The effect of oxygen implantation on the sheet resistance of the poly layers was measured for oxygen implant doses of 1014 to 1016 ions/cm2 at 200 keV. The layers were arsenic doped after oxygen implantation to 5×1015 arsenic ions/cm2 at an energy of 150 keV and then activated using the RTA technique at peak temperatures ranging from 1100-1200 degrees. The effective time at temperature was estimated to be about one second. The higher the activation temperature, the lower the resulting sheet resistance. The sheet resistance was measured using a standard four point probe. Such techniques are well known in the art. Some of the layers were annealed prior to oxygen implantation to increase the typical grain size from about 0.02 to 0.2 microns. Control samples without oxygen implantation were similarly doped.
The sheet resistances of the various oxygen free layers varied from about 62-125 ohms per square. Sheet resistance of otherwise identical layers receiving various oxygen doses were 62-130 ohms per square for a dose of 1014 ions/cm2, 65-160 ohms per square for a dose of 1015 ions/cm2, and 90-240 ohms per square for a dose of 1016 ions/cm2. While the oxygen implants in these tests were deeper in the layers than those used for determining the hillock inhibiting effect, the results demonstrate that oxygen implants in the same dose range do not destroy the conducting nature of the polycrystalline silicon layers and that the arsenic doped poly-layers still have comparatively low resistance even after such oxygen or nitrogen implantation.
Uncapped polysilicon layers substantially similar to those described above were near-surface implanted with silicon to a dose of about 1×1015 ions/cm2 at 100 kev and tested for hillock growth by heating in the same manner as for the oxygen implanted layers. The peak of the implanted silicon is believed to be about 0.06 microns below the poly surface. It was observed that hillock formation was also suppressed in the polysilicon layers implanted with silicon. Doses in the range 5×1014 to 2×1016 ions/cm2 and energies in the range 10-200 keV are useful with 1×1015 to 1×1016 ions/cm2 and 50-150 keV being preferred. Larger doses can also be used.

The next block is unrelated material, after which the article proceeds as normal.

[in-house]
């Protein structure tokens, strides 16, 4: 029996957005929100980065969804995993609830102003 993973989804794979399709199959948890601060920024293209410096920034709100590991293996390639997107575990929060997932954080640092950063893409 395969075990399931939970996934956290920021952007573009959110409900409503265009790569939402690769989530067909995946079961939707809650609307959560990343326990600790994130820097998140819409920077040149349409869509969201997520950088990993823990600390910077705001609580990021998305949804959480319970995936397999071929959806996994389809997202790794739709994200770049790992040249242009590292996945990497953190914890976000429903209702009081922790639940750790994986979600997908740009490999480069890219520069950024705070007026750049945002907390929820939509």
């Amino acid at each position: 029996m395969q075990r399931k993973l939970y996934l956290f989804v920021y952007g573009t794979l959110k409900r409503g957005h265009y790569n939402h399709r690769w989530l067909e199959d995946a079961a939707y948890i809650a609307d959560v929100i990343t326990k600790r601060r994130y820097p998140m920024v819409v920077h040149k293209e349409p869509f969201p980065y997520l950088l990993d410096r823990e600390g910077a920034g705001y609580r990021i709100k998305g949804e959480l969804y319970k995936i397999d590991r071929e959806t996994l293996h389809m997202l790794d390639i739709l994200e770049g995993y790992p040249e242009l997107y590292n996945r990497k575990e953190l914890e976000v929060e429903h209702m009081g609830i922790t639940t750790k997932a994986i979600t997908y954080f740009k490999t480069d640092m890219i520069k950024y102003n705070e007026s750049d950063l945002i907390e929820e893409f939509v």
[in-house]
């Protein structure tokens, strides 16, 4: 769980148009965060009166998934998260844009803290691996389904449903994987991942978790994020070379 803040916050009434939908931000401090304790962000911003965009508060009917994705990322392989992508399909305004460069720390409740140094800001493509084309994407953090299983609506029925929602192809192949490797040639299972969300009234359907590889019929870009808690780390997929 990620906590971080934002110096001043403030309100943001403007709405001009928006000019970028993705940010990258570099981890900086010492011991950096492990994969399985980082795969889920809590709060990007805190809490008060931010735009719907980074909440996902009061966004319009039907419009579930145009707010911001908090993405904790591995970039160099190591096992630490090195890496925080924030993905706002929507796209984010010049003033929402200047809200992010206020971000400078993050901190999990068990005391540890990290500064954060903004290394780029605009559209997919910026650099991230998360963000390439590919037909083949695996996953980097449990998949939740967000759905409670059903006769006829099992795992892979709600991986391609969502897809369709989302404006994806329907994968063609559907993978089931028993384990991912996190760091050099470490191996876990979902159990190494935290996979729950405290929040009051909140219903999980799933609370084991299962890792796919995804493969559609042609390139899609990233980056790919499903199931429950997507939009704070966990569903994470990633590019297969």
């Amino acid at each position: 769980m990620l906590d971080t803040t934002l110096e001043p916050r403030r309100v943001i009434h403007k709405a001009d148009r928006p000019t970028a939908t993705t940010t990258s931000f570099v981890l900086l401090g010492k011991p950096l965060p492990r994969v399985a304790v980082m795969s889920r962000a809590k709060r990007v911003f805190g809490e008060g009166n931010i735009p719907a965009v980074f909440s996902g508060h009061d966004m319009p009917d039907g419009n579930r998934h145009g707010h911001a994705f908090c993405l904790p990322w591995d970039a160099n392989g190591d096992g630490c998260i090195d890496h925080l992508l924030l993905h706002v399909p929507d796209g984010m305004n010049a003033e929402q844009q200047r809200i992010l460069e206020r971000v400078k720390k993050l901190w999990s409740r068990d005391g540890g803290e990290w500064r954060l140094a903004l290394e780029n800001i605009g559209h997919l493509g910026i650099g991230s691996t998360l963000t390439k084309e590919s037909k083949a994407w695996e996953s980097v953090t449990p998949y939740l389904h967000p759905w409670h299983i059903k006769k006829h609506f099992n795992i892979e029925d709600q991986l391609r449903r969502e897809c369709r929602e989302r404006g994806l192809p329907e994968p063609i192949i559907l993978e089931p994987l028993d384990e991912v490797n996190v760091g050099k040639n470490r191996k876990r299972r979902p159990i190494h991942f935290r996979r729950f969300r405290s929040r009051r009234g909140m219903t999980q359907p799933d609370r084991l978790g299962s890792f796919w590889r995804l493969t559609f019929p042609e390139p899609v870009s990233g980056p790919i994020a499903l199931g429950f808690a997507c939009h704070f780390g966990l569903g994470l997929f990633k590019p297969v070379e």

Silicon has the advantage that it does not alter the acceptor or donor concentration in the poly layer, and, once the implant damage is annealed, should have no effect on the contact or sheet resistance. However, the silicon implant does not provide a stable precipitate complex on the grain boundaries as do oxygen and nitrogen, hence the hillock formation inhibition effect of the silicon may not be as permanent as for oxygen and nitrogen, i.e., may not be able to withstand as severe heat treatments.
Polysilicon layers which had been near-surface implanted with silicon to 1×1015 ions/cm2 at 100 keV as described above, and which showed hillock blocking effects similar to that illustrated in FIGS. 3A-B, were examined in cross-section by Transmission Electron Microscopy (TEM). After silicon implant and prior to the heat treatment to test for hillock formation, the region near the exposed poly surface where the silicon implant had occurred showed conventional indications of implant damage, i.e., the near surface region of the poly for a depth of about 0.15 microns appeared amorphous. After heat treatment to anneal the implant damage and test for hillock formation, the silicon implanted region was indistinguishable from the rest of the poly layer. No amorphous phase associated with the silicon implant could be detected. The polysilicon grains continued uninterrupted to the exposed surface.
While the invented means and method has been illustrated in terms of polycrystalline silicon layers and oxygen, those of skill in the art will understand that other grain boundary fixing elements or mixtures of elements, such as nitrogen or nitrogen oxygen mixtures for example, could also be used. Further, those of skill in the art will understand that other dopants besides arsenic can be employed as the conductivity altering dopant. Further, those of skill in the art will understand that the principles taught herein apply to other semiconductor materials, such as for example, but not limited to, germanium and III-V materials. Accordingly, it is intended to include all such variations in the claims which follow.